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Impact of a community outreach programme on attendance rate at a rural health centre in Nigeria, West Africa
  1. A Okolo1,
  2. M Diakparoromre2,
  3. I Oyibo2,
  4. G Nwanjei2
  1. 1Child Health, University of Benin Teaching Hospital, Benin-City, Nigeria
  2. 2Paediatrics, Delta State University Teaching Hospital, Oghara, Nigeria

Abstract

Introduction In an effort to contribute a reduction in infant and young child mortality in a rural community in Nigeria, West Africa, the department of paediatrics joined the linkage program with the Nigerian society of neonatal medicine (NISONM) to work with a local government area (LGA) in the bid to strengthen their health system.

The process involved the mobilisation of the Local Government Authority to buy into the elaboration of the concept of the home based care by the Community Health Extension Workers (CHEWS) for mothers and Newborns in these communities. The Department of Pediatrics through the input of the trainees in Pediatrics supported activities at a selected health centre.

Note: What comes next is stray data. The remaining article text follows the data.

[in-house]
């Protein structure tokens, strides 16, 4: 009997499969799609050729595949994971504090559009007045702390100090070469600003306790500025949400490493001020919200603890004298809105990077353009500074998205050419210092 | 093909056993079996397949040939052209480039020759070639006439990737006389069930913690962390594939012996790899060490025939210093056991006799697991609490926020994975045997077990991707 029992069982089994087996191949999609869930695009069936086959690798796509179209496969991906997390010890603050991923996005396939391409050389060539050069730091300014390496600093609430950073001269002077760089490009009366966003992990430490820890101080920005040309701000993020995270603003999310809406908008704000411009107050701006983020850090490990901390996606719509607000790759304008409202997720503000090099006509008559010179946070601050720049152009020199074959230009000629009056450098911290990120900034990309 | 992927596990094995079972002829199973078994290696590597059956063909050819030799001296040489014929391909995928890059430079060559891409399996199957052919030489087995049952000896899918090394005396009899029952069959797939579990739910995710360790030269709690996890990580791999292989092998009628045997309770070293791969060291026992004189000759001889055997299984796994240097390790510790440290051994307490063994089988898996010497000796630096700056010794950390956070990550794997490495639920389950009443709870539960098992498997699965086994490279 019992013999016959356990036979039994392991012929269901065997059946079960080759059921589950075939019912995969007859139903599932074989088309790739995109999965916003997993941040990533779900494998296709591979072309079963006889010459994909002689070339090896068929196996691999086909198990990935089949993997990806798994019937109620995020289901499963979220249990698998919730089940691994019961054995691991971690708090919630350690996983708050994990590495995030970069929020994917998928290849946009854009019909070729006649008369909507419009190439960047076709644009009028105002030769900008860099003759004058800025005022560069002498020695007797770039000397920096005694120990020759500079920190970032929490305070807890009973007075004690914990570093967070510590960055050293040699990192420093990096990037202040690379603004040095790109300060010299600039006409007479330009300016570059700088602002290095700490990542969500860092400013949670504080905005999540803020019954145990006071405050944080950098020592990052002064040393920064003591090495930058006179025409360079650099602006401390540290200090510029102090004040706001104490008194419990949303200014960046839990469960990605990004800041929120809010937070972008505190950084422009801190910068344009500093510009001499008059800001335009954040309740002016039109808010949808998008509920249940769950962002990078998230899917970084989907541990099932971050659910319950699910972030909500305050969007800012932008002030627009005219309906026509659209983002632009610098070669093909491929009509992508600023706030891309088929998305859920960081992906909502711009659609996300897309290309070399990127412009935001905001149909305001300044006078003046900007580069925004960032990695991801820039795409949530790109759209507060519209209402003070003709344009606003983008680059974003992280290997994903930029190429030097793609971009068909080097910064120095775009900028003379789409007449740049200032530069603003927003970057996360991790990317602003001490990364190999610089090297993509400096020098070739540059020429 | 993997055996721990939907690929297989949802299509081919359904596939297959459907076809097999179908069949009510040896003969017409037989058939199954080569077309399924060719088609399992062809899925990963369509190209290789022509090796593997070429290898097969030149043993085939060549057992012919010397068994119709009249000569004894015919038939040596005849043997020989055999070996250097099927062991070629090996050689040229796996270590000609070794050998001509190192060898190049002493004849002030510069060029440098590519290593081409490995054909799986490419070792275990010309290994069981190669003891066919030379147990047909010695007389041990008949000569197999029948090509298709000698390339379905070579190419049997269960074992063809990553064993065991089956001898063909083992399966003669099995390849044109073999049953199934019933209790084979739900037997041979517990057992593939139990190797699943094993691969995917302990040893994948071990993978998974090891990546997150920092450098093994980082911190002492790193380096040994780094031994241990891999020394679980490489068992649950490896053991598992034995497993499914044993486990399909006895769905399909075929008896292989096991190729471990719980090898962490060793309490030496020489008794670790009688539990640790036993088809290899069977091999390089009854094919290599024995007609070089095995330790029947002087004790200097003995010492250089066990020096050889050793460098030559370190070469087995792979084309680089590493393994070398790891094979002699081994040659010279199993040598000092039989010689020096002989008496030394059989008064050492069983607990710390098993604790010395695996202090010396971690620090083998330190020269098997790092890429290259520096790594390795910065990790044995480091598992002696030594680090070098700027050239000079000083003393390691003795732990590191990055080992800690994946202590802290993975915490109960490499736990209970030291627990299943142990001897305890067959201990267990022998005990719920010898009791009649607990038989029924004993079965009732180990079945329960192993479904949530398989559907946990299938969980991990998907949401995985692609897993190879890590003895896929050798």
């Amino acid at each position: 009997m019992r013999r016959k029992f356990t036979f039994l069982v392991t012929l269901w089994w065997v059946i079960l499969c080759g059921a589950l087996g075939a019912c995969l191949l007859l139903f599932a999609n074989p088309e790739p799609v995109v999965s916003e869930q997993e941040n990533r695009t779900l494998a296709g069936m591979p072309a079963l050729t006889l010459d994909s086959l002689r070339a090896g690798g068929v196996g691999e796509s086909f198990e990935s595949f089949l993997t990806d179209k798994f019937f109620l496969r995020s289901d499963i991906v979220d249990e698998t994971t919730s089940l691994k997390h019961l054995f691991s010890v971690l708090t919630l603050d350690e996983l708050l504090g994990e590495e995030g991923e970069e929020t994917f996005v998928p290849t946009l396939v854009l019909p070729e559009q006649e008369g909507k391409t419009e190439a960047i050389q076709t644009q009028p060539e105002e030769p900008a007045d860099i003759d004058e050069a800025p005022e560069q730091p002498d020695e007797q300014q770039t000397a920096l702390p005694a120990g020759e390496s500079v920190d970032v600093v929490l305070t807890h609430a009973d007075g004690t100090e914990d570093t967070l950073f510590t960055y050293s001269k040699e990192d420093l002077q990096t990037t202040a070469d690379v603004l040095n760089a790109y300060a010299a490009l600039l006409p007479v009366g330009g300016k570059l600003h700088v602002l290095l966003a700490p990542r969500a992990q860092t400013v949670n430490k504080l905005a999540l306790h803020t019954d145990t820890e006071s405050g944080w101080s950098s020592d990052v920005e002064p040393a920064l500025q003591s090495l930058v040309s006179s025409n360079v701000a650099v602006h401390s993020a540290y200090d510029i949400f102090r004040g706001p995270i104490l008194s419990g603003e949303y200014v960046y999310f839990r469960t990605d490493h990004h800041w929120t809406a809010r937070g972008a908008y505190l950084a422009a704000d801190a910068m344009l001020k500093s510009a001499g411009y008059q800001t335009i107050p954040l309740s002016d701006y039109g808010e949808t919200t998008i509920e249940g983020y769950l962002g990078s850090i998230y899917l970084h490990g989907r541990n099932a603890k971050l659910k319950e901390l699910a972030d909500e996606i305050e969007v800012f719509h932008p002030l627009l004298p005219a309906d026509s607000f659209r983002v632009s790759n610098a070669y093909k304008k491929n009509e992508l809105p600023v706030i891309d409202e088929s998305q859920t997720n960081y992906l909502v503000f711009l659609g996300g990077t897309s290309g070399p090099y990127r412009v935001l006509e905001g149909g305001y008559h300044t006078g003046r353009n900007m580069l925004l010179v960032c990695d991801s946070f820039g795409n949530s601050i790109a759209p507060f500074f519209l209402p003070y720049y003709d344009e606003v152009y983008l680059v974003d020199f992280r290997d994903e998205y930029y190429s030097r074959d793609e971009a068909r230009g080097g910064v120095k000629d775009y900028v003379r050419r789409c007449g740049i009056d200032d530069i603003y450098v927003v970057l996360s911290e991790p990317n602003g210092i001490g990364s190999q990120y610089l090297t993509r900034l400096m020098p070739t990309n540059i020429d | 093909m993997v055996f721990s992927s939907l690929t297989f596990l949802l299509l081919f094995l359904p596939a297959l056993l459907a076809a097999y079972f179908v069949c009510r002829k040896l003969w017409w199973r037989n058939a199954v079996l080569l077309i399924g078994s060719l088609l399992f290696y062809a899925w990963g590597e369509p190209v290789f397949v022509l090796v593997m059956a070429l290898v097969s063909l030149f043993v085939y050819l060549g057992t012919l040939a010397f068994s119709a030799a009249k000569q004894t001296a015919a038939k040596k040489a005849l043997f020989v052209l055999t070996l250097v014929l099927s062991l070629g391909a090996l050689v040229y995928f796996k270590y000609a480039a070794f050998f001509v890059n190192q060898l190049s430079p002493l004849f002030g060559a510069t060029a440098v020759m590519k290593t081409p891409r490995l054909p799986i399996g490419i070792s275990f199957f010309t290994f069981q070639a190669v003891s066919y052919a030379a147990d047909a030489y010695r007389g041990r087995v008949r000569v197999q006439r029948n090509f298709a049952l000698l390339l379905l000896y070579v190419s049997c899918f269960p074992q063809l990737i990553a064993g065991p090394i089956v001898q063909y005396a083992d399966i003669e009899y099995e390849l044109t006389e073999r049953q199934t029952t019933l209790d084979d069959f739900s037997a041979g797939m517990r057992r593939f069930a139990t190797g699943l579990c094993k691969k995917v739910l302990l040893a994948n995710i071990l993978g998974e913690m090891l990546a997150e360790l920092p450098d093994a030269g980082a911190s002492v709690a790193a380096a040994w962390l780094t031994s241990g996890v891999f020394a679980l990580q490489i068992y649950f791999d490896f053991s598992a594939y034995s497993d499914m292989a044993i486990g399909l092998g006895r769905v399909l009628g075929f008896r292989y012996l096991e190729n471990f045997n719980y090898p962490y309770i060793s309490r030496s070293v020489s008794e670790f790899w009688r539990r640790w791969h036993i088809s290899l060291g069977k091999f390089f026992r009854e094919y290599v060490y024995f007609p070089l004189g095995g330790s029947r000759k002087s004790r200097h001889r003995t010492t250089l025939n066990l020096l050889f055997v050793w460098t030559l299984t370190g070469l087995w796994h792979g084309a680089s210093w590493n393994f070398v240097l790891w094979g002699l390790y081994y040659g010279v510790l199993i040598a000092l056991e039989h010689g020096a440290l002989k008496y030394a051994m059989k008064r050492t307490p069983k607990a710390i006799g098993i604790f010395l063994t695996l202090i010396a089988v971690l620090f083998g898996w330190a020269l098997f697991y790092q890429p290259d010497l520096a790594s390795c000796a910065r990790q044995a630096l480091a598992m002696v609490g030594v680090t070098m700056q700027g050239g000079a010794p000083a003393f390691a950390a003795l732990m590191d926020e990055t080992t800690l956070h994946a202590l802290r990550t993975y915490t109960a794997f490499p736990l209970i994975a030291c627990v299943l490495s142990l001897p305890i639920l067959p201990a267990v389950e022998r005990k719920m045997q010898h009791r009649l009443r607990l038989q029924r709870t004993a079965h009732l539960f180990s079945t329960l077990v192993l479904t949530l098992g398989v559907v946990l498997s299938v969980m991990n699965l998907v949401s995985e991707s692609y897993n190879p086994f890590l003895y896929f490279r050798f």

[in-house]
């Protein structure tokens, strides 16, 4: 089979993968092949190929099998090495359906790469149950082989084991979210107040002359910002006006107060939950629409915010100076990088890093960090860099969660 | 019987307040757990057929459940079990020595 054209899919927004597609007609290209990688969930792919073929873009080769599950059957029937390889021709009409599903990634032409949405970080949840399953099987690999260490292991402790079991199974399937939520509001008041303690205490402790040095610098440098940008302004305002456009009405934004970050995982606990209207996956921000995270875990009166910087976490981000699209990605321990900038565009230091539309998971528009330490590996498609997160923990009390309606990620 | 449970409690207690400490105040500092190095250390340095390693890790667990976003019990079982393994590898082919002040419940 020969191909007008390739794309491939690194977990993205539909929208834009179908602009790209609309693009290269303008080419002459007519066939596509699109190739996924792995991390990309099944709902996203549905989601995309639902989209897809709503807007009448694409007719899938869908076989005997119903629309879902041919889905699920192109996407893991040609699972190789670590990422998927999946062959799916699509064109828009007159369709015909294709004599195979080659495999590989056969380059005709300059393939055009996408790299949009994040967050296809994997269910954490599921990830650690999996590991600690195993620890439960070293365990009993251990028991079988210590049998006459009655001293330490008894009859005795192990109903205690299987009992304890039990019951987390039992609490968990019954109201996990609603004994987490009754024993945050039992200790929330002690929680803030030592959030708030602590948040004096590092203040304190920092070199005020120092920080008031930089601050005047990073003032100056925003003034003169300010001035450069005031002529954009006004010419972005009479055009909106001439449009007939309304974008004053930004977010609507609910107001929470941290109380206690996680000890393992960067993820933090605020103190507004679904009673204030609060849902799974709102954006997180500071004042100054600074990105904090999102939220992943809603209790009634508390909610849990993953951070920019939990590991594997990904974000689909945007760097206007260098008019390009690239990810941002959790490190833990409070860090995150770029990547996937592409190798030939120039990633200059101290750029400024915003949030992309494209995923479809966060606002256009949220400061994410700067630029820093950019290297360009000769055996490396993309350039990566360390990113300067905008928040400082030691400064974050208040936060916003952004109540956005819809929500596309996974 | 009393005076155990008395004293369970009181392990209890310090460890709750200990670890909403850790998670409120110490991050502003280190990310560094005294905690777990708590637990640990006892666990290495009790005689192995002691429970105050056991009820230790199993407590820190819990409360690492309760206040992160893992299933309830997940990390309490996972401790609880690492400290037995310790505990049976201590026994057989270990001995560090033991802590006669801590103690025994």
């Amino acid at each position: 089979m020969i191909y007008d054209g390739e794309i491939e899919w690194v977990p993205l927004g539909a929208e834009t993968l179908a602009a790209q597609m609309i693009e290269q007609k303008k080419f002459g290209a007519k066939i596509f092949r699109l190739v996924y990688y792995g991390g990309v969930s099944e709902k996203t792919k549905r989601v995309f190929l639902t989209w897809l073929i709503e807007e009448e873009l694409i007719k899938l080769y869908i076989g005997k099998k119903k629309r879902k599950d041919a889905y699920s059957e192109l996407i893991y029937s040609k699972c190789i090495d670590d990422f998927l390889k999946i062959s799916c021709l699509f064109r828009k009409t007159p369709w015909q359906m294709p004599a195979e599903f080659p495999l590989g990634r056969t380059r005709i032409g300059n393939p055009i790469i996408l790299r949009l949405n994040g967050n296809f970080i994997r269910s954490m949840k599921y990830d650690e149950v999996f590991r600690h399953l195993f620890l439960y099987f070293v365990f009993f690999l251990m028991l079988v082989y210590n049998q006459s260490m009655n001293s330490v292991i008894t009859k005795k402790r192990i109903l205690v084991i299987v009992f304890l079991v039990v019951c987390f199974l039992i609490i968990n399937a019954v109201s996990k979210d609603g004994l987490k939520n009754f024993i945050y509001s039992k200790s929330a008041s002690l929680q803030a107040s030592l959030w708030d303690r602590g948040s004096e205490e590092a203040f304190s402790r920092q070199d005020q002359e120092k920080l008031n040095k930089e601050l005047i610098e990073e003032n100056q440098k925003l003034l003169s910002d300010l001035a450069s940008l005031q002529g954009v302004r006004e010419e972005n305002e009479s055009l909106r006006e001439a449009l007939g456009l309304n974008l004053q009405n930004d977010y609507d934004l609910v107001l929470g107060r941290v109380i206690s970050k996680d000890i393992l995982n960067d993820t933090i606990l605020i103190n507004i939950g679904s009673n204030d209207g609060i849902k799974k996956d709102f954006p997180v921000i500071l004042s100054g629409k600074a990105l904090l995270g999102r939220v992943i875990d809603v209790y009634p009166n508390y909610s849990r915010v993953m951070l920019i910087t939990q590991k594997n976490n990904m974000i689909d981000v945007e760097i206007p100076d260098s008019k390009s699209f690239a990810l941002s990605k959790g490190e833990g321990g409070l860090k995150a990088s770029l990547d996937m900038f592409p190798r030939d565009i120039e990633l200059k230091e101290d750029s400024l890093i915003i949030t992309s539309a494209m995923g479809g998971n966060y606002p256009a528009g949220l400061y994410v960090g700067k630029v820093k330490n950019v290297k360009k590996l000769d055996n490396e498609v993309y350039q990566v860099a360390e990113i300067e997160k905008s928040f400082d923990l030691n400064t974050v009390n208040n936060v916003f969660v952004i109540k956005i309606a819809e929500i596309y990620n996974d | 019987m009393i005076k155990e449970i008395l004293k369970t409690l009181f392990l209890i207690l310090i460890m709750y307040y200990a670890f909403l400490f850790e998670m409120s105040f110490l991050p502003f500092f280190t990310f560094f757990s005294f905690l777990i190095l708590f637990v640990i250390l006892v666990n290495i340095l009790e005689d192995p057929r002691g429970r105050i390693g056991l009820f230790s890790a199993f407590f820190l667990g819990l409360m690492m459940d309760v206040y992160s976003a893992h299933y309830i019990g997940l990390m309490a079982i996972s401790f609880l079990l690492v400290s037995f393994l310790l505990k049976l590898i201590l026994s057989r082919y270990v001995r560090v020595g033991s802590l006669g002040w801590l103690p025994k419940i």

These activities included provision of services for outpatient care for children, Antenatal care, Postnatal care, Immunisations, Growth monitoring, Breast feeding and Nutrition support, Family planning.

Objectives The purpose of this short preliminary report is to describe how the participation of trainee doctors in a linkage program activities at a Health Centres has impacted on attendance rate at the health centre sessions.

Methods At the inception of this program a baseline review of the attendance rate at the health centre activities (July to December 2010) was noted.

A repeat review of the attendance rate at the health centre sessions (February to July 2011) was carried out following the commencement of the linkage program.

Results The attendance rates at ANC, delivery, sick child and immunisation clinic 6 months pre- and post-linkage program intervention were found statistically significant (P<0.05).

Conclusion It is concluded that the outreach program support by the Resident doctors provides evidence for the demand creation to improve utilisation of the Primary health care centre. The findings from this preliminary report indicates the need to replicate such activities in other communities where tertiary institutions can provide the linkage support.

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